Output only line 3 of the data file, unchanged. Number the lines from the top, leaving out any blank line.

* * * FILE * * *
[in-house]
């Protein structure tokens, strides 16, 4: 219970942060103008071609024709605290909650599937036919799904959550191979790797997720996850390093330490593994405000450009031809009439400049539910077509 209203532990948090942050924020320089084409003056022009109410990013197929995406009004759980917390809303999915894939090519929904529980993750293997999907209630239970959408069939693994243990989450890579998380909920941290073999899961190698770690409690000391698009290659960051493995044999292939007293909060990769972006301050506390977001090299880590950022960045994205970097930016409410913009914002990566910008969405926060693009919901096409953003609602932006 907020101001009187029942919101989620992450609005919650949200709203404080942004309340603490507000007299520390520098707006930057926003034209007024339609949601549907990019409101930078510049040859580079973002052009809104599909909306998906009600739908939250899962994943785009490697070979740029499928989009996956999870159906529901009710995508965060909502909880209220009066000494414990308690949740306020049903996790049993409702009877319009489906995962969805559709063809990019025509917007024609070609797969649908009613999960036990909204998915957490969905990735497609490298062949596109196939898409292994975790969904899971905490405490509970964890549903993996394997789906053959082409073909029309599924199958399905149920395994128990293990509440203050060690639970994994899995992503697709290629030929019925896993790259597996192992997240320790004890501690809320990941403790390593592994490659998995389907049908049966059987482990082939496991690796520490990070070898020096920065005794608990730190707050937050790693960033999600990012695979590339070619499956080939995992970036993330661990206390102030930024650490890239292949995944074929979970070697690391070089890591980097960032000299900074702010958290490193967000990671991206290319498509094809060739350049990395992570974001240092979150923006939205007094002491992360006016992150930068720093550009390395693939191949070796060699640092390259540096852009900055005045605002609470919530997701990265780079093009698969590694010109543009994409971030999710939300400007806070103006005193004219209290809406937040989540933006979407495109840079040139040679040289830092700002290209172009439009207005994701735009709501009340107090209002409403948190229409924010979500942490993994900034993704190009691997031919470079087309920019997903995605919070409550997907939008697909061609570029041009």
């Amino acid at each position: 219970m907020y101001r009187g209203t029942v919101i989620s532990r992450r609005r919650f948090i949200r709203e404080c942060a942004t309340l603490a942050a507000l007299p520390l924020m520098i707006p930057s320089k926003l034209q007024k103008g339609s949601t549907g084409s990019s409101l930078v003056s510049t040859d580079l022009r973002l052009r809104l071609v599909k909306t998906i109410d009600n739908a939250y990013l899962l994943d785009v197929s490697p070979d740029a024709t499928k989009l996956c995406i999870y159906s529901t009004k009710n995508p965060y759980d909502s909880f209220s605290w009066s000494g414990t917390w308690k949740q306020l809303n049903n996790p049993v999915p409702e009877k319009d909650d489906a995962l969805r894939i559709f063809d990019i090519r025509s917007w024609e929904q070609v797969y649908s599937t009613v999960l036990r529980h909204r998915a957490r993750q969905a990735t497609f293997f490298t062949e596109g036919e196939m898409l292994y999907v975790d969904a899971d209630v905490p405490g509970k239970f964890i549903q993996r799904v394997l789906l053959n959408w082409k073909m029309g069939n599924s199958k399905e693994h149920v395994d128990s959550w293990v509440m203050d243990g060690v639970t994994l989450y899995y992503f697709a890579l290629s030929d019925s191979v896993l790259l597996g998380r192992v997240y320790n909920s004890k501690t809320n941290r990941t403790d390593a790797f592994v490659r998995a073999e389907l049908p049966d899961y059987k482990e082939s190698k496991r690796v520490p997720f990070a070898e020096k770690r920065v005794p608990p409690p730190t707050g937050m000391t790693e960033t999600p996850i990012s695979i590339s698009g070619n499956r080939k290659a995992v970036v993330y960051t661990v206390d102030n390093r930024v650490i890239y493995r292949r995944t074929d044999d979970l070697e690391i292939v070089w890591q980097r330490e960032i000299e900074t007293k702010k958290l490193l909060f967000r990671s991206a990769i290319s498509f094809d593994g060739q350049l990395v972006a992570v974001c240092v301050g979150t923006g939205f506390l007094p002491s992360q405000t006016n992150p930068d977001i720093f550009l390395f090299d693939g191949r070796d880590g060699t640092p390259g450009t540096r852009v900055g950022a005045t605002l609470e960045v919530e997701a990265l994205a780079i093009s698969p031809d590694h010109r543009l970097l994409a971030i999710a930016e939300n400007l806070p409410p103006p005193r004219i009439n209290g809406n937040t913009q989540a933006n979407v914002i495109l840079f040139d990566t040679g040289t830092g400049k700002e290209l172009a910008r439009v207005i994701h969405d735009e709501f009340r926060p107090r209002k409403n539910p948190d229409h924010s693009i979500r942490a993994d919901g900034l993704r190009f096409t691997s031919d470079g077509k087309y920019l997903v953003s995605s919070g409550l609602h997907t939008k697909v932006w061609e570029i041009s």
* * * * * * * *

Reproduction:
């Amino acid at each position: 219970m907020y101001r009187g209203t029942v919101i989620s532990r992450r609005r919650f948090i949200r709203e404080c942060a942004t309340l603490a942050a507000l007299p520390l924020m520098i707006p930057s320089k926003l034209q007024k103008g339609s949601t549907g084409s990019s409101l930078v003056s510049t040859d580079l022009r973002l052009r809104l071609v599909k909306t998906i109410d009600n739908a939250y990013l899962l994943d785009v197929s490697p070979d740029a024709t499928k989009l996956c995406i999870y159906s529901t009004k009710n995508p965060y759980d909502s909880f209220s605290w009066s000494g414990t917390w308690k949740q306020l809303n049903n996790p049993v999915p409702e009877k319009d909650d489906a995962l969805r894939i559709f063809d990019i090519r025509s917007w024609e929904q070609v797969y649908s599937t009613v999960l036990r529980h909204r998915a957490r993750q969905a990735t497609f293997f490298t062949e596109g036919e196939m898409l292994y999907v975790d969904a899971d209630v905490p405490g509970k239970f964890i549903q993996r799904v394997l789906l053959n959408w082409k073909m029309g069939n599924s199958k399905e693994h149920v395994d128990s959550w293990v509440m203050d243990g060690v639970t994994l989450y899995y992503f697709a890579l290629s030929d019925s191979v896993l790259l597996g998380r192992v997240y320790n909920s004890k501690t809320n941290r990941t403790d390593a790797f592994v490659r998995a073999e389907l049908p049966d899961y059987k482990e082939s190698k496991r690796v520490p997720f990070a070898e020096k770690r920065v005794p608990p409690p730190t707050g937050m000391t790693e960033t999600p996850i990012s695979i590339s698009g070619n499956r080939k290659a995992v970036v993330y960051t661990v206390d102030n390093r930024v650490i890239y493995r292949r995944t074929d044999d979970l070697e690391i292939v070089w890591q980097r330490e960032i000299e900074t007293k702010k958290l490193l909060f967000r990671s991206a990769i290319s498509f094809d593994g060739q350049l990395v972006a992570v974001c240092v301050g979150t923006g939205f506390l007094p002491s992360q405000t006016n992150p930068d977001i720093f550009l390395f090299d693939g191949r070796d880590g060699t640092p390259g450009t540096r852009v900055g950022a005045t605002l609470e960045v919530e997701a990265l994205a780079i093009s698969p031809d590694h010109r543009l970097l994409a971030i999710a930016e939300n400007l806070p409410p103006p005193r004219i009439n209290g809406n937040t913009q989540a933006n979407v914002i495109l840079f040139d990566t040679g040289t830092g400049k700002e290209l172009a910008r439009v207005i994701h969405d735009e709501f009340r926060p107090r209002k409403n539910p948190d229409h924010s693009i979500r942490a993994d919901g900034l993704r190009f096409t691997s031919d470079g077509k087309y920019l997903v953003s995605s919070g409550l609602h997907t939008k697909v932006w061609e570029i041009s």